By Clay Horning
The Norman Transcript
NORMAN — It is the U.S. Women’s Amateur Public Links and it begins Monday at the Jimmie Austin OU Golf Club and you should really check it out.
It is a big, big deal.
It is the tournament that put 12-year-old Michelle Wie on the map, when she won it back in 2003, and it’s the tournament that put former world No. 1 and now world No. 4 Ya-Ni Seng on the map when she beat Wie 1 up in the 36-hole championship match a year later.
It is the tournament that, this year, will feature 10-year old Lucy Li, who shot a 76 at Painted Desert Golf Club in Las Vegas to qualify. And would you believe it, she’s the third 10-year old to do it, the first being Wie in 2000.
Anyway, it’s a really cool thing and it’s happening in Norman just four years after the men had their turn on the golf course some old-timers still lovingly call “University” at the 2009 U.S. Amateur Public Links, won by Brad Benjamin, who, according to Wikipedia, remains an amateur and who hasn’t done too much since his Publinx triumph, though he did make the cut at the 2011 U.S. Open.
It’s great watching, it’s bound to produce great stories and it ought to be a lot of fun. So, take it in while you can, for soon it will be gone.
The 2014 women’s public links is scheduled for The Home Course, in Dupont, Was. The 2014 men’s public links (though women may enter as Wie was once memorably in the field) will be played next summer at Sand Creek Station Golf Course in Newton, Kan.
After that, it’s over.
Replacing them in 2015 will be the U.S. Amateur Four-Ball Championship and the U.S. Women’s Amateur Four-Ball Championship.
Don’t you love it when golf becomes too smart for itself? Like the USGA was sitting around and thinking, how can we become more relevant, and decided why not put on a national championship as gimmicky as something so many state golf associations, or singular courses put on.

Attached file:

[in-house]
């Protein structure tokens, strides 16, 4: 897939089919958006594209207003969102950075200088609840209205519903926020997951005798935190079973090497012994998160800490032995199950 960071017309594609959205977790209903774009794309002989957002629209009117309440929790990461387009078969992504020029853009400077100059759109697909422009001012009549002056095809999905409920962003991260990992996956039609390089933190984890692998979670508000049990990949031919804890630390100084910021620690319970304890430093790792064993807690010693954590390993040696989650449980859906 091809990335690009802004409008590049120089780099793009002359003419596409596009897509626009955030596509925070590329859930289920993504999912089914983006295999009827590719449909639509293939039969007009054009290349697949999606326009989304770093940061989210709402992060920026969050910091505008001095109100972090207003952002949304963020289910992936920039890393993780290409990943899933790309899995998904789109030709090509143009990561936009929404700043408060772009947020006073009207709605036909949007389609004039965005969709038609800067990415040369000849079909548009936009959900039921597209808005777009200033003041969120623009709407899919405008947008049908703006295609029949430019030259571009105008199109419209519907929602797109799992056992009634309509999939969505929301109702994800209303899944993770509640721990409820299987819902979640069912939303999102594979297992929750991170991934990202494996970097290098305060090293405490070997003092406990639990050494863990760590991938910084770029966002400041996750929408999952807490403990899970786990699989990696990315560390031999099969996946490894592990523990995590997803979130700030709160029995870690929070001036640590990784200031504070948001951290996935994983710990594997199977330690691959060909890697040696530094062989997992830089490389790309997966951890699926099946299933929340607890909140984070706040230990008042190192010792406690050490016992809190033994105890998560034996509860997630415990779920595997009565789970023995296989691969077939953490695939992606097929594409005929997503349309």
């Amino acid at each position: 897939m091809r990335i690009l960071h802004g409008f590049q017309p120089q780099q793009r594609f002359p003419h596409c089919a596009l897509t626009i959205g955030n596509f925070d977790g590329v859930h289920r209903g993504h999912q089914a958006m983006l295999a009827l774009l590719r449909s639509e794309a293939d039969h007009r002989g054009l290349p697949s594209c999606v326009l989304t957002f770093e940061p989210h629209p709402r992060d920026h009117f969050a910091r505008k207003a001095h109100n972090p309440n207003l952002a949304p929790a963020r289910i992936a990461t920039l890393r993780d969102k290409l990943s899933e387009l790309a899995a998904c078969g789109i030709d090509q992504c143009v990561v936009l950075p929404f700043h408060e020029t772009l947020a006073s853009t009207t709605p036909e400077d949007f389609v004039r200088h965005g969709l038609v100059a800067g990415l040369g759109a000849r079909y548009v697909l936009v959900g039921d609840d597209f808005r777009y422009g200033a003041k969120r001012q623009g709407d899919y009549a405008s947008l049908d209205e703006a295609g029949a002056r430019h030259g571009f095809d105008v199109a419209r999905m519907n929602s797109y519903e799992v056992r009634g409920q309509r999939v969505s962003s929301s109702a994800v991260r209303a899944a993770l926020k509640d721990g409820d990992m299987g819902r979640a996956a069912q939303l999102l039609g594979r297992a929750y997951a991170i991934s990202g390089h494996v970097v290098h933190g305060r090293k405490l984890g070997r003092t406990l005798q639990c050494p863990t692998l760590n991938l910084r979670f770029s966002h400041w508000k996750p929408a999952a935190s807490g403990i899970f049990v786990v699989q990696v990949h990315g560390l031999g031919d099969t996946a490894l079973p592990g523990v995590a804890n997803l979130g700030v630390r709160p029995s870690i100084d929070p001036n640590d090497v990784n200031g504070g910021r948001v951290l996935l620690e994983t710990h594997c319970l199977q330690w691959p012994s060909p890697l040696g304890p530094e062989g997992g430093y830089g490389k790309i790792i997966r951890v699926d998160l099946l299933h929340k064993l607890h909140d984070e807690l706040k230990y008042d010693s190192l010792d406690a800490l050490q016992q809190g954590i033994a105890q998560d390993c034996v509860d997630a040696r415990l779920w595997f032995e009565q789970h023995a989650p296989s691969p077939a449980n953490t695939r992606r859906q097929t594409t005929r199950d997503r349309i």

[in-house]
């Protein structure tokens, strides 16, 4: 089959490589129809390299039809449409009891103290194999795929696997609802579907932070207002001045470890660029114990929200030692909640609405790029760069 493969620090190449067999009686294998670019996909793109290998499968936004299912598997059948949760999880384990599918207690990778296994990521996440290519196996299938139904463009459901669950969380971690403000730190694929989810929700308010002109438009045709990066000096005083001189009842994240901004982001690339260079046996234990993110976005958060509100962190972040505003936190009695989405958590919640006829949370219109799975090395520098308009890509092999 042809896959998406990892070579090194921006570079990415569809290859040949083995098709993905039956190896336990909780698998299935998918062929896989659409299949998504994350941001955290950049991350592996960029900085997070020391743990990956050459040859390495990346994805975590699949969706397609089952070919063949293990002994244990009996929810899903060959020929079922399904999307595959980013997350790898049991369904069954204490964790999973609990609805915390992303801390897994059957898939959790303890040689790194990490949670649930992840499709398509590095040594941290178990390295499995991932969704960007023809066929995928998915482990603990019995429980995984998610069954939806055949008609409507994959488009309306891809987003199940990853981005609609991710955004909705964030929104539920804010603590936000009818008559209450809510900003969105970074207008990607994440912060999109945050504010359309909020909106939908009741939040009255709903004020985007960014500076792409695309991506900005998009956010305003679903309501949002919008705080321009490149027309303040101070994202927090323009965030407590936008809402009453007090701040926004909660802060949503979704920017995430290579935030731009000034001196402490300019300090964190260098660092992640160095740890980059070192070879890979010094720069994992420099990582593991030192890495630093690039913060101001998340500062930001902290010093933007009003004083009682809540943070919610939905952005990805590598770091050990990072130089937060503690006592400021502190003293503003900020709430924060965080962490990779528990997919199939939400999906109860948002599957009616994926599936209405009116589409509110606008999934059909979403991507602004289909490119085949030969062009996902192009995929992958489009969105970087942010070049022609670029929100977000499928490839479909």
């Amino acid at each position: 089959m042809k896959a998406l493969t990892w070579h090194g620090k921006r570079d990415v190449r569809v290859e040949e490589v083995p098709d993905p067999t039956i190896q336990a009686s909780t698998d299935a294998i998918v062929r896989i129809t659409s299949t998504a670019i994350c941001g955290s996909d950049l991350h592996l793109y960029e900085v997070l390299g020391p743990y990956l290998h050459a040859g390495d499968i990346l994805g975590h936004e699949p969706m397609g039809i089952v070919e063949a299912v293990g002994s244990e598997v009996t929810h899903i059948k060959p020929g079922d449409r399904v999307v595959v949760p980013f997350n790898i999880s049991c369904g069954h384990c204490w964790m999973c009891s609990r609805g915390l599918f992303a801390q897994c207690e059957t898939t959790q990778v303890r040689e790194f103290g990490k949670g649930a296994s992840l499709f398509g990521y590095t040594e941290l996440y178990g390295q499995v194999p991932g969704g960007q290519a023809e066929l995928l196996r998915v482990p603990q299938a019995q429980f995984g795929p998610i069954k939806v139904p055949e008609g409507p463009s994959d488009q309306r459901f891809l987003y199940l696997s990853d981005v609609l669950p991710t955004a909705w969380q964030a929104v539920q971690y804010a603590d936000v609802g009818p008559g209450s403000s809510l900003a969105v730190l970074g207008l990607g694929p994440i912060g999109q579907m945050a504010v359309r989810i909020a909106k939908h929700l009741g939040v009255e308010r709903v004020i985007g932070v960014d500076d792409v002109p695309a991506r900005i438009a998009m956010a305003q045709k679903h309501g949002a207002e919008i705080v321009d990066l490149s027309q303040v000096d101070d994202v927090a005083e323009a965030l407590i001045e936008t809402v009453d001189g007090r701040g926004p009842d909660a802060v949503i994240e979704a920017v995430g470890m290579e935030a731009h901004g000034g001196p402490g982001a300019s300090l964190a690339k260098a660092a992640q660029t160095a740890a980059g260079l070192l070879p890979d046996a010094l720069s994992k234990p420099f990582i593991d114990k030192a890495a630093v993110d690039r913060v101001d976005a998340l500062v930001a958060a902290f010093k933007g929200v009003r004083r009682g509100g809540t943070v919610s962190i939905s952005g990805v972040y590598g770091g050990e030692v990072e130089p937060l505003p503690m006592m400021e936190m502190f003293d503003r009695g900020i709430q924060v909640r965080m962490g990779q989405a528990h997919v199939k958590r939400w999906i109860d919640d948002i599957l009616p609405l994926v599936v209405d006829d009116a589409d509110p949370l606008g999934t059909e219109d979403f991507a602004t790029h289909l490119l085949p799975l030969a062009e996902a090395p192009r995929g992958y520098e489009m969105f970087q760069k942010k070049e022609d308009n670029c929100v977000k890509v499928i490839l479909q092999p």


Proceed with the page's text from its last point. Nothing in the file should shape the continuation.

It almost makes you wonder if the USGA had a U.S. Amateur Member-Guest on the table, or U.S. Amateur Skins Game, or a national championship in which you’re only allowed one club.
It’s a little bit tragic.
No longer will there be national amateur championships for players who did not grow up with the advantage of club privileges. The whole idea behind the Publinx model was to make a statement about the game belonging to everybody, not merely the deep-pocketed class. The USGA may simply not understand that the Public Links concept is very meaningful to many golfers.
Perhaps the writing was on the wall back in 2009 when the men’s event came to Norman, when the Public Links was played at the course once called “University” but that had since renamed itself a “Club.”
Everybody wants to be exclusive. Everybody but Westwood Park, and maybe that’s why the place fills up every Fourth of July Weekend.
It’s a thought.
At least there’s this year and next.
The OU course has been a fantastic track forever. Perry Maxwell designed it. Years later it was built.
Though hardly ever too green for most of its life, the result of a lack of irrigation until 1996, the course remained a classic. Then, with Bob Cupp’s redesign 17 years ago, it became a whole lot greener and, one must begrudgingly admit, an even better course.
If the plan was to get great tournaments to come to it, it’s happened in the form of NCAA regionals and national public-course championships. It’s too bad it costs a comparative fortune to play against what it cost in the old days and that it calls itself a club, but it’s still a wonderful 18 holes.
The price of progress.
Beginning Monday, it will be a showcase. A showcase that, after one more run next summer in Washington state, will die.
So come out and watch a great tournament on a great course, an event that deserves to live on forever and ever, even though the USGA disagrees.
Follow me @clayhorning